CASTLECONNELL is set for a major tourism boost after competitors in the John Enright Fly Casting Festival were reeled in by the picturesque village and local hospitality.
Fly casters came from Norway, Russia, Scotland, Canada, England, USA and around Ireland. Mr Enright’s international exploits brought fame and glory to his native village around the turn of the 20th century.
Festival organiser John MacNamara said it felt like they were stepping back in time.
“To stand on the lawn of the Castle Oaks and watch all these casters line up - it was an extraordinary sight to see. We had the top 10 casters in the world including the world champion and world record holder.
“There was only six inches between the first, second and third in terms of distance cast and that’s over a distance of 172 feet,” said Mr MacNamara. And it was certainly a step back in time when a famous photograph of the coach to Dublin in front of Enright’s shop was re-enacted. Paddy Hanly brought one of his carriages from Doon.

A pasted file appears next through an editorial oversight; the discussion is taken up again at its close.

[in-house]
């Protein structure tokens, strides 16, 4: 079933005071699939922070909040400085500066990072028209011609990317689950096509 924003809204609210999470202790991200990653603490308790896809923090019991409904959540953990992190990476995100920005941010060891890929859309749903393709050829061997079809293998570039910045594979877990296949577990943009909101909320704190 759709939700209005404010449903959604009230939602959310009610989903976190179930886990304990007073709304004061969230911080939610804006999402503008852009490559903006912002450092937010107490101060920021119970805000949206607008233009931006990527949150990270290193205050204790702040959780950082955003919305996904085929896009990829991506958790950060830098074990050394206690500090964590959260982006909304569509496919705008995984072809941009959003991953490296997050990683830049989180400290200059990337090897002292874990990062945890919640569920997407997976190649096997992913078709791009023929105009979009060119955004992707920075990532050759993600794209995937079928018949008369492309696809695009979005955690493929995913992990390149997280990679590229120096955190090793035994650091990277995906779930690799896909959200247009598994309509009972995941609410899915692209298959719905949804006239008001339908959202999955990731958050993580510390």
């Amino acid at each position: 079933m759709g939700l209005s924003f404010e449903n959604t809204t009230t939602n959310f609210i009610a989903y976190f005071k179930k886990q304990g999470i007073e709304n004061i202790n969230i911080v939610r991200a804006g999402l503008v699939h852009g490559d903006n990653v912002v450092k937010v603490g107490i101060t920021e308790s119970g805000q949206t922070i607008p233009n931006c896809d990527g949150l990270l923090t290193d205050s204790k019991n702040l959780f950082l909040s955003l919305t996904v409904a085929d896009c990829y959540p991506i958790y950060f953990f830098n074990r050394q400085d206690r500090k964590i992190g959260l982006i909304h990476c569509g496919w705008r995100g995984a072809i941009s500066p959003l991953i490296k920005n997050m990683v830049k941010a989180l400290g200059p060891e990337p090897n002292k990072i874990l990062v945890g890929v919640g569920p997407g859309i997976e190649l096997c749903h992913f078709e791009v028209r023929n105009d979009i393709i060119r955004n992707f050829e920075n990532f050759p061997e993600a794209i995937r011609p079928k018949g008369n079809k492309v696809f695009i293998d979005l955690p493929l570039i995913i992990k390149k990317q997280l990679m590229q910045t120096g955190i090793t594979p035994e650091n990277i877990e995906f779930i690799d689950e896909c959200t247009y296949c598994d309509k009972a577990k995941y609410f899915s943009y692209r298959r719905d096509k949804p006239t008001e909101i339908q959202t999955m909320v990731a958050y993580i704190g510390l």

“We dressed up in the garb of the time and we reproduced it. We did a circle of the village, Johnny Hough played some music and there was set dancing as well. We timed it to meet the casters coming back from Doonass. A lot of photographs were taken and they were charmed by it,” said Mr MacNamara. The wide range of events included an exhibition of John Enright memorabilia, including a full history written by Colm Martin, who came up with the festival idea; memories of Castleconnell shop; historical tour; bands, sports; entertainment every night including in the Shannon Inn – former home of John Enright – spey and fly casting competition and the final awards ceremony in the Castle Oaks.
Mr MacNamara wished to thank the hard-working committee of 14 who started planning last November. He said competitors were genuinely thrilled with the weekend and there is huge scope for more international tourists on the back of its success, as well as returning for next year’s festival.
“The hospitality of locals was fantastic. They turned out to support it and the casters were completely adopted by them,” said a delighted John.